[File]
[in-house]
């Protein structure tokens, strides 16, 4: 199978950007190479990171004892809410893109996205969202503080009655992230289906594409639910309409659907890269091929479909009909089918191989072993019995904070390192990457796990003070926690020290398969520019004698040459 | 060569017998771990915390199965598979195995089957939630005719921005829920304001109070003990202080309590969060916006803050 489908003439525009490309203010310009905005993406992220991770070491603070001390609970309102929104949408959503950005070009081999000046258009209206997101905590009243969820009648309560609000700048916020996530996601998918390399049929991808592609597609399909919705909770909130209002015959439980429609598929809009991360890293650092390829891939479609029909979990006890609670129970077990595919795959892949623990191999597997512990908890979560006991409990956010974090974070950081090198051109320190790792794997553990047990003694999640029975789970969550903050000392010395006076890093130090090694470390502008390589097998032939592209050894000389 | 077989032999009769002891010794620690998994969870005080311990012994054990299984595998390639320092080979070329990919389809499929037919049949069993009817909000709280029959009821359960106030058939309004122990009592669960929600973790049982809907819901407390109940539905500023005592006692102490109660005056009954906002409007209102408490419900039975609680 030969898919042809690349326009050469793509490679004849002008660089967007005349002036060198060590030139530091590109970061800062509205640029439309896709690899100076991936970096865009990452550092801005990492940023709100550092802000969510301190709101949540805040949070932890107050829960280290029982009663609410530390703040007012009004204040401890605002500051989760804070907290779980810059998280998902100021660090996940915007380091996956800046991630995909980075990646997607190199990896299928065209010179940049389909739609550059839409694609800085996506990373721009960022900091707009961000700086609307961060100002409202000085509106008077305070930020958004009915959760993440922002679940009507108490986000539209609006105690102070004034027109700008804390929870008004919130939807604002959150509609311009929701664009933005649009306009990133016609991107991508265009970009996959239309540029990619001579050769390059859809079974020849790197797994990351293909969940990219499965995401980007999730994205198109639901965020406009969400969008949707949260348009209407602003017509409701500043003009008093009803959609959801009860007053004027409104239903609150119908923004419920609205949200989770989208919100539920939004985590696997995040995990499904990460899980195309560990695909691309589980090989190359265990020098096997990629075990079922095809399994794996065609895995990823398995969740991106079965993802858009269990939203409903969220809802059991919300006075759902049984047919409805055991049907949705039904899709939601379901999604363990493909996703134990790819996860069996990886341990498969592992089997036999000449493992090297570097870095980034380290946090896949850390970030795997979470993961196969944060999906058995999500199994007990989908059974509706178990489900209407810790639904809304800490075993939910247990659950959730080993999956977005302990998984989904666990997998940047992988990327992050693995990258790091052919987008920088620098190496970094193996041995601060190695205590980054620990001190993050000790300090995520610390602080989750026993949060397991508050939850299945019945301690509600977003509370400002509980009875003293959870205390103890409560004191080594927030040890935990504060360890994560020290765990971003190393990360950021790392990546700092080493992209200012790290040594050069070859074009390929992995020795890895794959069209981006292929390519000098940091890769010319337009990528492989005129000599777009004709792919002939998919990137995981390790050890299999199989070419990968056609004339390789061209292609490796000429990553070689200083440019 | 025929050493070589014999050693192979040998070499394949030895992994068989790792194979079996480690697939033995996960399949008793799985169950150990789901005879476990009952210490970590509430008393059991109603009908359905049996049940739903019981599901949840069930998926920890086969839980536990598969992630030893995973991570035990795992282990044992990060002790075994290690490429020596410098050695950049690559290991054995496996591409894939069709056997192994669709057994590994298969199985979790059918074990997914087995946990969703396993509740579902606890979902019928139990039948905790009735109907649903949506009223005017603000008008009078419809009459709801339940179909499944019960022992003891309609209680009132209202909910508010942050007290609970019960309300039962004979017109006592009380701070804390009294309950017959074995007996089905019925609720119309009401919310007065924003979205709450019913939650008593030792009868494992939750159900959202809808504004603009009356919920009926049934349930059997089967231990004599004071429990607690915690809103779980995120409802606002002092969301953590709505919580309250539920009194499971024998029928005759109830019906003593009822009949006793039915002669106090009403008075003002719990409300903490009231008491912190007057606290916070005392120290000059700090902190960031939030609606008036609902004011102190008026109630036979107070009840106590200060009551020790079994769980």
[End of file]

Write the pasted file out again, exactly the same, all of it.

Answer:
[in-house]
């Protein structure tokens, strides 16, 4: 199978950007190479990171004892809410893109996205969202503080009655992230289906594409639910309409659907890269091929479909009909089918191989072993019995904070390192990457796990003070926690020290398969520019004698040459 | 060569017998771990915390199965598979195995089957939630005719921005829920304001109070003990202080309590969060916006803050 489908003439525009490309203010310009905005993406992220991770070491603070001390609970309102929104949408959503950005070009081999000046258009209206997101905590009243969820009648309560609000700048916020996530996601998918390399049929991808592609597609399909919705909770909130209002015959439980429609598929809009991360890293650092390829891939479609029909979990006890609670129970077990595919795959892949623990191999597997512990908890979560006991409990956010974090974070950081090198051109320190790792794997553990047990003694999640029975789970969550903050000392010395006076890093130090090694470390502008390589097998032939592209050894000389 | 077989032999009769002891010794620690998994969870005080311990012994054990299984595998390639320092080979070329990919389809499929037919049949069993009817909000709280029959009821359960106030058939309004122990009592669960929600973790049982809907819901407390109940539905500023005592006692102490109660005056009954906002409007209102408490419900039975609680 030969898919042809690349326009050469793509490679004849002008660089967007005349002036060198060590030139530091590109970061800062509205640029439309896709690899100076991936970096865009990452550092801005990492940023709100550092802000969510301190709101949540805040949070932890107050829960280290029982009663609410530390703040007012009004204040401890605002500051989760804070907290779980810059998280998902100021660090996940915007380091996956800046991630995909980075990646997607190199990896299928065209010179940049389909739609550059839409694609800085996506990373721009960022900091707009961000700086609307961060100002409202000085509106008077305070930020958004009915959760993440922002679940009507108490986000539209609006105690102070004034027109700008804390929870008004919130939807604002959150509609311009929701664009933005649009306009990133016609991107991508265009970009996959239309540029990619001579050769390059859809079974020849790197797994990351293909969940990219499965995401980007999730994205198109639901965020406009969400969008949707949260348009209407602003017509409701500043003009008093009803959609959801009860007053004027409104239903609150119908923004419920609205949200989770989208919100539920939004985590696997995040995990499904990460899980195309560990695909691309589980090989190359265990020098096997990629075990079922095809399994794996065609895995990823398995969740991106079965993802858009269990939203409903969220809802059991919300006075759902049984047919409805055991049907949705039904899709939601379901999604363990493909996703134990790819996860069996990886341990498969592992089997036999000449493992090297570097870095980034380290946090896949850390970030795997979470993961196969944060999906058995999500199994007990989908059974509706178990489900209407810790639904809304800490075993939910247990659950959730080993999956977005302990998984989904666990997998940047992988990327992050693995990258790091052919987008920088620098190496970094193996041995601060190695205590980054620990001190993050000790300090995520610390602080989750026993949060397991508050939850299945019945301690509600977003509370400002509980009875003293959870205390103890409560004191080594927030040890935990504060360890994560020290765990971003190393990360950021790392990546700092080493992209200012790290040594050069070859074009390929992995020795890895794959069209981006292929390519000098940091890769010319337009990528492989005129000599777009004709792919002939998919990137995981390790050890299999199989070419990968056609004339390789061209292609490796000429990553070689200083440019 | 025929050493070589014999050693192979040998070499394949030895992994068989790792194979079996480690697939033995996960399949008793799985169950150990789901005879476990009952210490970590509430008393059991109603009908359905049996049940739903019981599901949840069930998926920890086969839980536990598969992630030893995973991570035990795992282990044992990060002790075994290690490429020596410098050695950049690559290991054995496996591409894939069709056997192994669709057994590994298969199985979790059918074990997914087995946990969703396993509740579902606890979902019928139990039948905790009735109907649903949506009223005017603000008008009078419809009459709801339940179909499944019960022992003891309609209680009132209202909910508010942050007290609970019960309300039962004979017109006592009380701070804390009294309950017959074995007996089905019925609720119309009401919310007065924003979205709450019913939650008593030792009868494992939750159900959202809808504004603009009356919920009926049934349930059997089967231990004599004071429990607690915690809103779980995120409802606002002092969301953590709505919580309250539920009194499971024998029928005759109830019906003593009822009949006793039915002669106090009403008075003002719990409300903490009231008491912190007057606290916070005392120290000059700090902190960031939030609606008036609902004011102190008026109630036979107070009840106590200060009551020790079994769980």